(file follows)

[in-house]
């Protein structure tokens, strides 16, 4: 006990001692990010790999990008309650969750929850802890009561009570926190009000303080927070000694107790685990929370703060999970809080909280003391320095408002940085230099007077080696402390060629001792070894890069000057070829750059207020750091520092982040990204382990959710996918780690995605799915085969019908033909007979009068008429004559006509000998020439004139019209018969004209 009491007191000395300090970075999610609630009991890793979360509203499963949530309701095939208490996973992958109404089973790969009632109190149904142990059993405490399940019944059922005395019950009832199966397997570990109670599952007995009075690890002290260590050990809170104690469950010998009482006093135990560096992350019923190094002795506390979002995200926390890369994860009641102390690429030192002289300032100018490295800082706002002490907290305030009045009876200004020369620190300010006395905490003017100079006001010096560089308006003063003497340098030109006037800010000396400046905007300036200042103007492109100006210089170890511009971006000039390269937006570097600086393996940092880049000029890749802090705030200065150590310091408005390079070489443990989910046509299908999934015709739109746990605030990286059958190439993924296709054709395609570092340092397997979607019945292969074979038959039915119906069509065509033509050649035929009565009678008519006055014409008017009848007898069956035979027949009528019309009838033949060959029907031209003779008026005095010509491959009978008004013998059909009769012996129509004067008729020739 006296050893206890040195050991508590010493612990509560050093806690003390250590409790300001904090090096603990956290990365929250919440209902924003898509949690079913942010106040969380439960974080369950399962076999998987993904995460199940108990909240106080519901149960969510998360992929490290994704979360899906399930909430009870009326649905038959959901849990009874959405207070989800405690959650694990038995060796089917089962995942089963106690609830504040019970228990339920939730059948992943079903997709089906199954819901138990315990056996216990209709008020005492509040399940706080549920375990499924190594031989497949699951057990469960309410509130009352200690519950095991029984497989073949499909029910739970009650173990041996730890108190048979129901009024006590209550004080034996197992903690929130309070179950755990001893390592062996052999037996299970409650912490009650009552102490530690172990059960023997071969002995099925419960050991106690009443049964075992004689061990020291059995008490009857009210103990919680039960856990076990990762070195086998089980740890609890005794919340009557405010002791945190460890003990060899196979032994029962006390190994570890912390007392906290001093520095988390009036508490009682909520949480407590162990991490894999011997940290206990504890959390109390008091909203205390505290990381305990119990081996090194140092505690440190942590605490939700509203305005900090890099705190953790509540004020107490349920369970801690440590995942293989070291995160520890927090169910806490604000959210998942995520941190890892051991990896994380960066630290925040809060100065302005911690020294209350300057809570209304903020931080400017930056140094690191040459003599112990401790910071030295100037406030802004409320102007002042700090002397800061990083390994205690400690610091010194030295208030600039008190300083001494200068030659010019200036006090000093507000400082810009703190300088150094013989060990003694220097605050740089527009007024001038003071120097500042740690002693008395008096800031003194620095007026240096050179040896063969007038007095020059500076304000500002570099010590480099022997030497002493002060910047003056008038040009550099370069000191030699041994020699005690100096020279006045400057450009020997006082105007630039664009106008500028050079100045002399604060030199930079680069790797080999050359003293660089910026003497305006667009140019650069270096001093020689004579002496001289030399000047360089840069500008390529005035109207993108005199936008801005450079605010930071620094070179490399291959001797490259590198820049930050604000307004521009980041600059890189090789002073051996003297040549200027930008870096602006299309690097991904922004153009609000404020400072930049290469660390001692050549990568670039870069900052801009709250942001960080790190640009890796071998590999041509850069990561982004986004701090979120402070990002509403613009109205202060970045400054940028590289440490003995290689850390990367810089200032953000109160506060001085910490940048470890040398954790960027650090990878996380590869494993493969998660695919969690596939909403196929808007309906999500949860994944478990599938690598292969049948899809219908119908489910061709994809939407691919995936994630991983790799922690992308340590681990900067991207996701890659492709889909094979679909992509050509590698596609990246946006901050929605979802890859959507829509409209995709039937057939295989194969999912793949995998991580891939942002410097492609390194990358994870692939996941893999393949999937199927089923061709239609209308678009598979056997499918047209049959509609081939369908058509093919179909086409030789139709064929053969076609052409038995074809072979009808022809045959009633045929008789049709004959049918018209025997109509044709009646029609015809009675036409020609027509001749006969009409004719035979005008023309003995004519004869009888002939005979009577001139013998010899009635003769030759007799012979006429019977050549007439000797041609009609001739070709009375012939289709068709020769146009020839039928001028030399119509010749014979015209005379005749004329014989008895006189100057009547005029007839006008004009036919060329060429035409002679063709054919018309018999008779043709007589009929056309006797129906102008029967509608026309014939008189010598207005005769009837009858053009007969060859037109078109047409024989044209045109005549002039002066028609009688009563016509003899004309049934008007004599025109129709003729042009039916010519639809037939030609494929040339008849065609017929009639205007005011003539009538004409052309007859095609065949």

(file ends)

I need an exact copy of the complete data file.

[in-house]
């Protein structure tokens, strides 16, 4: 006990001692990010790999990008309650969750929850802890009561009570926190009000303080927070000694107790685990929370703060999970809080909280003391320095408002940085230099007077080696402390060629001792070894890069000057070829750059207020750091520092982040990204382990959710996918780690995605799915085969019908033909007979009068008429004559006509000998020439004139019209018969004209 009491007191000395300090970075999610609630009991890793979360509203499963949530309701095939208490996973992958109404089973790969009632109190149904142990059993405490399940019944059922005395019950009832199966397997570990109670599952007995009075690890002290260590050990809170104690469950010998009482006093135990560096992350019923190094002795506390979002995200926390890369994860009641102390690429030192002289300032100018490295800082706002002490907290305030009045009876200004020369620190300010006395905490003017100079006001010096560089308006003063003497340098030109006037800010000396400046905007300036200042103007492109100006210089170890511009971006000039390269937006570097600086393996940092880049000029890749802090705030200065150590310091408005390079070489443990989910046509299908999934015709739109746990605030990286059958190439993924296709054709395609570092340092397997979607019945292969074979038959039915119906069509065509033509050649035929009565009678008519006055014409008017009848007898069956035979027949009528019309009838033949060959029907031209003779008026005095010509491959009978008004013998059909009769012996129509004067008729020739 006296050893206890040195050991508590010493612990509560050093806690003390250590409790300001904090090096603990956290990365929250919440209902924003898509949690079913942010106040969380439960974080369950399962076999998987993904995460199940108990909240106080519901149960969510998360992929490290994704979360899906399930909430009870009326649905038959959901849990009874959405207070989800405690959650694990038995060796089917089962995942089963106690609830504040019970228990339920939730059948992943079903997709089906199954819901138990315990056996216990209709008020005492509040399940706080549920375990499924190594031989497949699951057990469960309410509130009352200690519950095991029984497989073949499909029910739970009650173990041996730890108190048979129901009024006590209550004080034996197992903690929130309070179950755990001893390592062996052999037996299970409650912490009650009552102490530690172990059960023997071969002995099925419960050991106690009443049964075992004689061990020291059995008490009857009210103990919680039960856990076990990762070195086998089980740890609890005794919340009557405010002791945190460890003990060899196979032994029962006390190994570890912390007392906290001093520095988390009036508490009682909520949480407590162990991490894999011997940290206990504890959390109390008091909203205390505290990381305990119990081996090194140092505690440190942590605490939700509203305005900090890099705190953790509540004020107490349920369970801690440590995942293989070291995160520890927090169910806490604000959210998942995520941190890892051991990896994380960066630290925040809060100065302005911690020294209350300057809570209304903020931080400017930056140094690191040459003599112990401790910071030295100037406030802004409320102007002042700090002397800061990083390994205690400690610091010194030295208030600039008190300083001494200068030659010019200036006090000093507000400082810009703190300088150094013989060990003694220097605050740089527009007024001038003071120097500042740690002693008395008096800031003194620095007026240096050179040896063969007038007095020059500076304000500002570099010590480099022997030497002493002060910047003056008038040009550099370069000191030699041994020699005690100096020279006045400057450009020997006082105007630039664009106008500028050079100045002399604060030199930079680069790797080999050359003293660089910026003497305006667009140019650069270096001093020689004579002496001289030399000047360089840069500008390529005035109207993108005199936008801005450079605010930071620094070179490399291959001797490259590198820049930050604000307004521009980041600059890189090789002073051996003297040549200027930008870096602006299309690097991904922004153009609000404020400072930049290469660390001692050549990568670039870069900052801009709250942001960080790190640009890796071998590999041509850069990561982004986004701090979120402070990002509403613009109205202060970045400054940028590289440490003995290689850390990367810089200032953000109160506060001085910490940048470890040398954790960027650090990878996380590869494993493969998660695919969690596939909403196929808007309906999500949860994944478990599938690598292969049948899809219908119908489910061709994809939407691919995936994630991983790799922690992308340590681990900067991207996701890659492709889909094979679909992509050509590698596609990246946006901050929605979802890859959507829509409209995709039937057939295989194969999912793949995998991580891939942002410097492609390194990358994870692939996941893999393949999937199927089923061709239609209308678009598979056997499918047209049959509609081939369908058509093919179909086409030789139709064929053969076609052409038995074809072979009808022809045959009633045929008789049709004959049918018209025997109509044709009646029609015809009675036409020609027509001749006969009409004719035979005008023309003995004519004869009888002939005979009577001139013998010899009635003769030759007799012979006429019977050549007439000797041609009609001739070709009375012939289709068709020769146009020839039928001028030399119509010749014979015209005379005749004329014989008895006189100057009547005029007839006008004009036919060329060429035409002679063709054919018309018999008779043709007589009929056309006797129906102008029967509608026309014939008189010598207005005769009837009858053009007969060859037109078109047409024989044209045109005549002039002066028609009688009563016509003899004309049934008007004599025109129709003729042009039916010519639809037939030609494929040339008849065609017929009639205007005011003539009538004409052309007859095609065949």